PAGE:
How Are You Coping?

The Foundations of Resiliency: Part 3

You think you know stress??

How about being an OR nurse?

I cannot imagine many environments requiring more coping skills than hospital operating rooms (except perhaps a battlefield).

In her research on resiliency among operating room nurses Brigid Gillespie identified Hope, Self-Efficacy, Coping, and Competence as significant factors in fostering the resiliency that nurses in that environment require.

Resiliency: A Refresher

In my first two posts on resiliency, we looked at the roles of hopefulness and self-efficacy. True hopefulness combines a clear and optimistic view of the future with the confidence that we have what it takes to get there. Self-efficacy is being confident that we have the necessary tools to accomplish the tasks ahead of us.


Coping strategies fall into two categories: emotion-focused coping and issue-focused coping. In the former, we cope with stressful situations by managing our thoughts and emotions (denial, humour, meditation, etc.). In the latter we cope with stress through learning, by changing our behaviours, and by changing our environments.

Most of us use a combination of emotion- and issue-focused coping strategies when dealing with difficult situations. But Gillespie and others have confirmed individuals are more resilient when they focus most of their energy on issue-focused strategies.

At an organizational level, developing resiliency through stronger coping skills requires focus on three key areas: emotional safety, a learning environment, and a focus on successful behaviours.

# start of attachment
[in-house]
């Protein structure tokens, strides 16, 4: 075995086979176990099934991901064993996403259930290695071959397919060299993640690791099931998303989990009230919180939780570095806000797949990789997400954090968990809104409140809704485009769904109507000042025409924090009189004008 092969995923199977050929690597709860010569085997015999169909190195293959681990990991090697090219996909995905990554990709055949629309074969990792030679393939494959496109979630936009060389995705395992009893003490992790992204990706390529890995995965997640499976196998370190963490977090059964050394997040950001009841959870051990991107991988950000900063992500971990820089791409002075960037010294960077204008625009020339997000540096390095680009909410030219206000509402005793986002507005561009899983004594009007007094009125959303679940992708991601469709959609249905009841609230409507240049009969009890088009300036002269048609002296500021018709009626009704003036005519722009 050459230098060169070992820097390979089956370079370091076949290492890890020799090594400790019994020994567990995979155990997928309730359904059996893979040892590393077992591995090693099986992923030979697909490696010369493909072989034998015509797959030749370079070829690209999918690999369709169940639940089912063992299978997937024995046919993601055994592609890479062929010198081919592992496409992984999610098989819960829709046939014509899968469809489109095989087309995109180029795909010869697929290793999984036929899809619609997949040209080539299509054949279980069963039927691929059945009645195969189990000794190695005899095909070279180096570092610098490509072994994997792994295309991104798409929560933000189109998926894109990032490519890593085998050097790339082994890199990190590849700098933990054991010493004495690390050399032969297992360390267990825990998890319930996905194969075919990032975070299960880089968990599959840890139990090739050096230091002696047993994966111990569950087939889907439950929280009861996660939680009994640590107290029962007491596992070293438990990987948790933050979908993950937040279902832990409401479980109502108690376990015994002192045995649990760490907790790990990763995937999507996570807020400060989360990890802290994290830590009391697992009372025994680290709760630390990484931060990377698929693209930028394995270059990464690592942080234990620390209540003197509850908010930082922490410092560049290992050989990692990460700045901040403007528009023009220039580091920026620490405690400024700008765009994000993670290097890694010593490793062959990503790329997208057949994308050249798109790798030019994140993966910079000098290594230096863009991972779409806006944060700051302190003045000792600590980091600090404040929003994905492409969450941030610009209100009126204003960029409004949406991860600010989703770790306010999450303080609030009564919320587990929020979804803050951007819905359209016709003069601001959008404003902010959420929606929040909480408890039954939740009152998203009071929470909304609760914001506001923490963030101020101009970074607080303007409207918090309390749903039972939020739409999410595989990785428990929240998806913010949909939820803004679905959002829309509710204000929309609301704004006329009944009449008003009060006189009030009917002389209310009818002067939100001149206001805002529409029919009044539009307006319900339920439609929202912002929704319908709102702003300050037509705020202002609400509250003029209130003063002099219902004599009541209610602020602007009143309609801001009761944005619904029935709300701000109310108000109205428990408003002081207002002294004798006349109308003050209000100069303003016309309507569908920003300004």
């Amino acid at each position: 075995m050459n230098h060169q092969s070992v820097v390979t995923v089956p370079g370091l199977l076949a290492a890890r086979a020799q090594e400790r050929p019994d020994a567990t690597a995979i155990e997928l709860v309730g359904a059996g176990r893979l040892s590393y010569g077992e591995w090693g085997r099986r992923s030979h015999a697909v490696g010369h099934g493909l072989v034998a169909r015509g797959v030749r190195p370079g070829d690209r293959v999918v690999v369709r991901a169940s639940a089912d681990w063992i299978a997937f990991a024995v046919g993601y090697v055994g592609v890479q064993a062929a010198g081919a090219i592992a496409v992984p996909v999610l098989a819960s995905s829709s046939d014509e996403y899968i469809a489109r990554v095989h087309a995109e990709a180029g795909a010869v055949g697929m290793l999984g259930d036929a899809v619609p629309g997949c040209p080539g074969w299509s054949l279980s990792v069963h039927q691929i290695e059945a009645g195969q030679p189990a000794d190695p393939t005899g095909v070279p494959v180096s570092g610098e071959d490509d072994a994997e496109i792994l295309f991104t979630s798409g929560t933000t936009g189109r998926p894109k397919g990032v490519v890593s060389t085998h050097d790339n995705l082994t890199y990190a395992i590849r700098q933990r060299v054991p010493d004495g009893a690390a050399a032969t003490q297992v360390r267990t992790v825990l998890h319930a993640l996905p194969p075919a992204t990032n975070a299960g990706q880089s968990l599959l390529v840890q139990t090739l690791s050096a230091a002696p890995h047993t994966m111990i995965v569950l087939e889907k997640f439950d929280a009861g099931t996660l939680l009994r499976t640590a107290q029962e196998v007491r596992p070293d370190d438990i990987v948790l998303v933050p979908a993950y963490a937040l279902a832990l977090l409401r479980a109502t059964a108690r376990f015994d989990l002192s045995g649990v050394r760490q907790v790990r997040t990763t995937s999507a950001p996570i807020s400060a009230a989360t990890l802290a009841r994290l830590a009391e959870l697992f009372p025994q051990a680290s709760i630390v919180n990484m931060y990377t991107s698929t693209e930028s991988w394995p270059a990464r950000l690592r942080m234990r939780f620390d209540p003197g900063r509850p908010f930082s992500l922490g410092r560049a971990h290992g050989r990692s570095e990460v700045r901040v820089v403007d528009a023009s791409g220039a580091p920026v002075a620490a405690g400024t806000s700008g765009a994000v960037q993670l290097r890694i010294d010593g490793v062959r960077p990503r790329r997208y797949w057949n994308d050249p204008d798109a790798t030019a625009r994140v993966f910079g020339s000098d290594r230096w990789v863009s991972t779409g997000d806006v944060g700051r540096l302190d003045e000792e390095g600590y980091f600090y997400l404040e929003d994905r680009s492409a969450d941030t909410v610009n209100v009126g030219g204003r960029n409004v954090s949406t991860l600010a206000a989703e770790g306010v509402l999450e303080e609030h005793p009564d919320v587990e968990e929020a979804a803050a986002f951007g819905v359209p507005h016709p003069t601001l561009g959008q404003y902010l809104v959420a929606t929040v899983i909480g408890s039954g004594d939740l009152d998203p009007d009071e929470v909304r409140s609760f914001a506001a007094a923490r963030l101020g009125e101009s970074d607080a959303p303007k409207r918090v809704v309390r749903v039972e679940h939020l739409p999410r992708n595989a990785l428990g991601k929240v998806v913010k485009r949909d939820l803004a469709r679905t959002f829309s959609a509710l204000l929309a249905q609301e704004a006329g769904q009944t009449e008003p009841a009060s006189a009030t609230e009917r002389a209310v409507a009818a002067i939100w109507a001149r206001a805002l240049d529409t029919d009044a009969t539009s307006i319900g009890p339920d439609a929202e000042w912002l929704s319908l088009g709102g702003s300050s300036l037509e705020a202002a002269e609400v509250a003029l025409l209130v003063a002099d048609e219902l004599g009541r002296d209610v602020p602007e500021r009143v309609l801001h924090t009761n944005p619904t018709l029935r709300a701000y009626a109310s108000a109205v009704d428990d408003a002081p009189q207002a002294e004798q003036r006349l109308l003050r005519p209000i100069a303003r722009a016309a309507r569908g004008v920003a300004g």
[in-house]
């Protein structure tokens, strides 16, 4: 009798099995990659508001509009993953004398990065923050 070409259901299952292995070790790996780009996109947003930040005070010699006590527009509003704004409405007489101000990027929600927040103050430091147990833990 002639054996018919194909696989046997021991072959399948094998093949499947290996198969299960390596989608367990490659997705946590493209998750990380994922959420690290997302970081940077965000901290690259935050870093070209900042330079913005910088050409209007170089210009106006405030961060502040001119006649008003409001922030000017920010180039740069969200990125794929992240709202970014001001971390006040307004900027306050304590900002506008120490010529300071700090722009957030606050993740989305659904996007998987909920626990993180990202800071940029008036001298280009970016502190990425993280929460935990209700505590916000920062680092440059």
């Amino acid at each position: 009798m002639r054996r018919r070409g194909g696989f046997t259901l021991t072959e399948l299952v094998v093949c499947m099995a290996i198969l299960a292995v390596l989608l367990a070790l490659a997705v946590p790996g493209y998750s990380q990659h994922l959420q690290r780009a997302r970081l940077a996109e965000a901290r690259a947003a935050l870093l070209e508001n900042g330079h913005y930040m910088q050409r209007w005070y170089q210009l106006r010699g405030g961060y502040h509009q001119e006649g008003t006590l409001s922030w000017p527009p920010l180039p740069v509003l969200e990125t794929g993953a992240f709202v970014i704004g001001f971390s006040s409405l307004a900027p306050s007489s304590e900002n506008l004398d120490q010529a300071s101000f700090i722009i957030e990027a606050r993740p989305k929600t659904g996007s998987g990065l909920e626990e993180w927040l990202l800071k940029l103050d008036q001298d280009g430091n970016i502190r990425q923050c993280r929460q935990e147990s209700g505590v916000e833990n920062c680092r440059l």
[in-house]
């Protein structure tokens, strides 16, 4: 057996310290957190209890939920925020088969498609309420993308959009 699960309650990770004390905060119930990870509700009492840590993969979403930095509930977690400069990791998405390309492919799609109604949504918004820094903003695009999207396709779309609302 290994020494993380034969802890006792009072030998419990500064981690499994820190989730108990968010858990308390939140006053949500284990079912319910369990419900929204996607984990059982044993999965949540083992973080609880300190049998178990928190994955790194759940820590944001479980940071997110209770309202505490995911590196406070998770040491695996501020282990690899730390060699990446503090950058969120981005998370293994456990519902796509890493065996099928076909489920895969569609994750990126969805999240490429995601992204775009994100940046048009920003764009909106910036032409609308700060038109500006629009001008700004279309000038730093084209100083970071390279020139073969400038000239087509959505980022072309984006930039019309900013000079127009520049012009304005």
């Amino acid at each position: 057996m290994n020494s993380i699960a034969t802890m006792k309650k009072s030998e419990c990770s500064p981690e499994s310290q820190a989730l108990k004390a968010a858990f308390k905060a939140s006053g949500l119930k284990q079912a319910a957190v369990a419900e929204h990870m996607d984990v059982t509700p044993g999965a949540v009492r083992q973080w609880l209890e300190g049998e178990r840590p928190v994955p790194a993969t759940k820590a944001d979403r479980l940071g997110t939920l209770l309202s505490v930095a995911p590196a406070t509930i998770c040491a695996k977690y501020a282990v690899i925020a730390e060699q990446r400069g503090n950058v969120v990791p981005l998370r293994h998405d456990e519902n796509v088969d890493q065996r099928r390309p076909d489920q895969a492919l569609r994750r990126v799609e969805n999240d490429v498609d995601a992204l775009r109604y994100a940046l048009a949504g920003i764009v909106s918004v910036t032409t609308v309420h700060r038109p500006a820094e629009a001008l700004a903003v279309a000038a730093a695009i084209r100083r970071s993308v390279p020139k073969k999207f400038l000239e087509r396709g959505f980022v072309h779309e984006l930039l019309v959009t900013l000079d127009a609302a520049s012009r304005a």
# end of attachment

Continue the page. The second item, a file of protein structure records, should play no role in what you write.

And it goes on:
Emotional Safety

Emotion-focused strategies allow us to calm down, to regroup, and to focus enough to turn to issue-focused tactics. There is no point in undertaking complex learning- or behaviour-changing strategies when our heart is still pounding or we are overwhelmed with anxiety. Our stress hormones (like cortisol) and our limbic system make very sure of that.

Organizations must provide an environment that is emotionally, or psychologically safe. Psychologically safe environments have the following hallmarks.

  • Confidentiality/absence of gossip – team members know if stressful situations in their personal and professional lives are shared with others, that information is safe.
  • Bitch-buddies – I’m not kidding. Check out Winn Claybaugh’s take on this. A healthy team is one on which everyone has someone they can vent to in confidence or use as a sounding board. In these private, personal exchanges, listening, confidentiality, and empathy are required.
  • A trust in the good intentions of others – a psychologically safe environment is one where, even when you can’t quite believe what you just heard, there’s enough trust in the bank to wait a bit to see how things play out. Negative or hurtful comments or actions, when they do occur, are assumed to be the result of fear, misunderstandings, momentary stress, or a lack of chocolate! They aren’t excused, but they can be understood.